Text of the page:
Mind Games: Mass Effect 3

March 9, 2012, 12:42 a.m.
Mind Games: Mass Effect 3
Courtesy of BioWare

I recently spent the better part of 1,000 words explaining why, after no small amount of personal distress, I decided to let go of my obsession with experiencing Mass Effect 3 in the “best way possible—if there is such a thing—and just play through the damn game on its own terms, come what may. After 15 hours back on the Normandy with my crew, you might call me hypocritical for coming back with a column explaining the ideal way to play Mass Effect 3. And you might be right. But to be fair, this time I’m not focusing on the peripheral parts of the experience: the visuals, the sound, the controller and so on. I’m talking about the direct experience of what’s going on in your head when you play the game. In other words, a lot of your enjoyment from Mass Effect 3 is going to depend on your attitude. It might sound picky, but no game in recent memory has boasted quite the buildup or payoff that Mass Effect 3 does—if you play it right, that is.


First of all, I might have to burst some bubbles. Electronic Arts and BioWare Project Director Casey Hudson have emphasized how accessible the Mass Effect three-quel is for newcomers to the series. That’s understandable from a marketing perspective, but it’s completely wrong. It takes about 30 seconds into a truly “new” game in Mass Effect 3—when it asks if you suffered the loss of Kaidan, Ashley or “numerous” unknown people in the earlier games—to realize that it simply shouldn’t be played on its own. There are simply too many gnarls to the series’ plot, and too many of its twists are made poignant by the simple fact that they are chosen by the player. But by the same token, I can’t imagine a more rewarding game to cap off a trilogy so long in the making. Even if Mass Effect 3 were junk, I’d have to play it. Like a good round of poker, I’ve been at the table too long. By now, I’m committed to the plot.


For a game with the predominant theme of sacrifice, it’s strangely fitting that you have to make some concessions to properly enjoy Mass Effect 3. I know it’s a little pretentious to help someone enjoy a single-player game…but you’ll just have to deal with that. You might thank me later.


Be a completionist

Mass Effect 3 goes out of its way to instill a sense of imminent demise. The Reapers are coming, and you’re not ready. I give the game a world of credit for selling me on the notion that Earth is totally screwed if we don’t do something right now. But like just about any game with an apocalypse-to-come, there aren’t any gameplay mechanics that are naturally compatible with that notion (I should note that in some ways, the Dead Rising games actually take a shot at this idea.) In other words, you can take all the time you want. It’s an odd juxtaposition to the game’s oppressively ominous tone, and it lessens the immersion a bit. But once you get over it, there’s plenty of good story content to soak in. So go ahead and scan every planet, listen to every conversation and talk to everyone. Really, everyone. Like you’re playing Dragon Quest in 1988 and you have no clue where to go. Besides, if you aren’t playing Mass Effect 3 for the story and dialogue, why the hell are you playing it at all?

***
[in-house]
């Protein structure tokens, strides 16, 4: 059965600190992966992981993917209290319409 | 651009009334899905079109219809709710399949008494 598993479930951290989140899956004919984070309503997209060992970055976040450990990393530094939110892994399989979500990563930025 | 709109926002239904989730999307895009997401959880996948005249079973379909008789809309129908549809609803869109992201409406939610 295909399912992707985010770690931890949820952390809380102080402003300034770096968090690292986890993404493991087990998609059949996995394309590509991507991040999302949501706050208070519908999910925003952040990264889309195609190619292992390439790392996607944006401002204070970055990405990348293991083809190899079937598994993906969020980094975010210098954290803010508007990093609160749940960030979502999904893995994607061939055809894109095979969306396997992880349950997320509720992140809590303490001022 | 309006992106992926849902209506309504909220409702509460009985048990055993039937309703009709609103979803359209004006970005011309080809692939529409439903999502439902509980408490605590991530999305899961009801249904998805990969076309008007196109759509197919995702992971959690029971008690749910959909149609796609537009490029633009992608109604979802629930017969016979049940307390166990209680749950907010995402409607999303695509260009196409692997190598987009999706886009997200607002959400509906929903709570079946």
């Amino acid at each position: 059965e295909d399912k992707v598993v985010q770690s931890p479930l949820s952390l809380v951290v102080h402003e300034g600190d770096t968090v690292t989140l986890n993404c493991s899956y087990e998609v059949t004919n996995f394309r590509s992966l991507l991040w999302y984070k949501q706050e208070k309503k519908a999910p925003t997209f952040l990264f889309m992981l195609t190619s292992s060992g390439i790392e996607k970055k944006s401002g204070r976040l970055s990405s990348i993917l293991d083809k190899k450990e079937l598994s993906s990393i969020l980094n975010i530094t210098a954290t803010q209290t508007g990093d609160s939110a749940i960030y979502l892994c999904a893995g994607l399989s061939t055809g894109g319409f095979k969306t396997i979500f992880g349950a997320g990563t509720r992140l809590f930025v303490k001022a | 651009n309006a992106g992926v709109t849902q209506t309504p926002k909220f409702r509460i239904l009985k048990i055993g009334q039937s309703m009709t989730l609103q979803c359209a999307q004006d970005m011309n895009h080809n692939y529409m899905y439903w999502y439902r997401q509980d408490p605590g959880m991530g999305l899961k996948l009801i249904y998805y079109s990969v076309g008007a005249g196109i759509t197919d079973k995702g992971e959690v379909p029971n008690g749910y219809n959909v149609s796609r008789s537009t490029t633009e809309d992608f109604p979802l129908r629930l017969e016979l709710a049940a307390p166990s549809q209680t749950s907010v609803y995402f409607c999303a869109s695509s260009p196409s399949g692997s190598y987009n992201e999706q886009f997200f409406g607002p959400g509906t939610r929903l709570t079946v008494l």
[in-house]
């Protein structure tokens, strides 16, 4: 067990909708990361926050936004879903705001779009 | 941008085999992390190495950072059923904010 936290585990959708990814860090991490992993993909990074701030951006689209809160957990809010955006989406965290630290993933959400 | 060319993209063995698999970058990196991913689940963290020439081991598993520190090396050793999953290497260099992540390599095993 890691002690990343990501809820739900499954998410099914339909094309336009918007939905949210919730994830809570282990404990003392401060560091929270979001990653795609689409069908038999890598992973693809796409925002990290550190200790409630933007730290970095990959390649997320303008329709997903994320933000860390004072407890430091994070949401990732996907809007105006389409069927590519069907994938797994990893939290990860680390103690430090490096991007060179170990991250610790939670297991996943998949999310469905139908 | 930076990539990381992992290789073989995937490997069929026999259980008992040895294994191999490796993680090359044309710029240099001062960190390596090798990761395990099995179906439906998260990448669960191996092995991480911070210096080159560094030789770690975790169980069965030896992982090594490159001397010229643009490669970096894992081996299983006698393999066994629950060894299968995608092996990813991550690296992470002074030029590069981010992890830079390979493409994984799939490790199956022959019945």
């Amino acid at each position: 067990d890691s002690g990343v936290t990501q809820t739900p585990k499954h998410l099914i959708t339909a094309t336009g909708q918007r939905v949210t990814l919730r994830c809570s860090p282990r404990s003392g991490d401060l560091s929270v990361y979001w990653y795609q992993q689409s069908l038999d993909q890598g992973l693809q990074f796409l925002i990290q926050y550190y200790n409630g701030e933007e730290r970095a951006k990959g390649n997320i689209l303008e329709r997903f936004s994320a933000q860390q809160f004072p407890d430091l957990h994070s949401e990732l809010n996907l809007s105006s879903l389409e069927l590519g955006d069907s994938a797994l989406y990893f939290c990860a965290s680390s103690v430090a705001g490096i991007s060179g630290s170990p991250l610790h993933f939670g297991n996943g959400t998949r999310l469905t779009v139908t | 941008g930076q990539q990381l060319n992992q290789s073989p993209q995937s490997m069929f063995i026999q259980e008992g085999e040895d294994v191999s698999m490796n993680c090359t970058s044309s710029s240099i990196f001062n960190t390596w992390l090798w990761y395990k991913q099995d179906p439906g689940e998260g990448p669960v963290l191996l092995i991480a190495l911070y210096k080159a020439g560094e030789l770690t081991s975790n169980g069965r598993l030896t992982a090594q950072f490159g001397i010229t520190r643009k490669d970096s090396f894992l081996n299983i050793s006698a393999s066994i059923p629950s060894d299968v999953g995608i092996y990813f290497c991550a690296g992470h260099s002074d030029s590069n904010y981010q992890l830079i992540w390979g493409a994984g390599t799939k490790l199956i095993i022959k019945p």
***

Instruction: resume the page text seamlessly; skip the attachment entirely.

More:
Mind Games: Mass Effect 3
Courtesy of BioWare

Forget the DLC

Electronic Arts managed to irk more than a few fans when word got out that Mass Effect 3 would reserve a sizeable chunk of downloadable content (DLC) exclusively for players who bought the $80 Collector’s Edition. (Unless you fork over about $10 for it, of course.) What really upset people, though, was that the “From Ashes” DLC, as it’s called, included a new party member. What’s more, this character is a Prothean. If you’ve put in a few hours across Mass Effect 1 and 2, that sounds like something you wouldn’t want to miss.


But for better or for worse, it’s nothing to lose sleep over. “From Ashes” is a reasonably well-put-together piece of content, but it doesn’t add anything qualitatively new to the experience. On top of that, I certainly haven’t seen any Prothean-sized holes in the story so far. After an admittedly interesting introduction that you can catch on YouTube, he’s a pretty forgettable character.


Adjust your expectations, but don’t lower them.

Mass Effect 3 puts you face to face with a lot of major issues that the series has teased out over the years, and for the most part, it lets you decide how they play out. That, of course, is the central draw of the whole game. But if you expect “big decisions” to mean “flexible decisions,” you’d be wrong. Where the original Mass Effect’s story had a blank slate to work with and its sequel had some wiggle-room, Mass Effect 3 carries the significant burden of tying everything up. That means that in terms of player choices, Mass Effect 3 flows more like a river than an ocean. But that otherwise disappointing fact comes with an important silver lining, which I think more than makes up for it. Unlike its predecessors, Mass Effect 3 is primarily about seeing how old decisions resolve themselves, which is rewarding in its own way. It’s different, but refreshing once you get used to it.


Mass Effect 3 feels like a subtly different game, but given all the loose ends that BioWare needed to tie up, I applaud them for making the necessary changes to maintain the core experience while adjusting it to be a conclusion rather than a table-setter.

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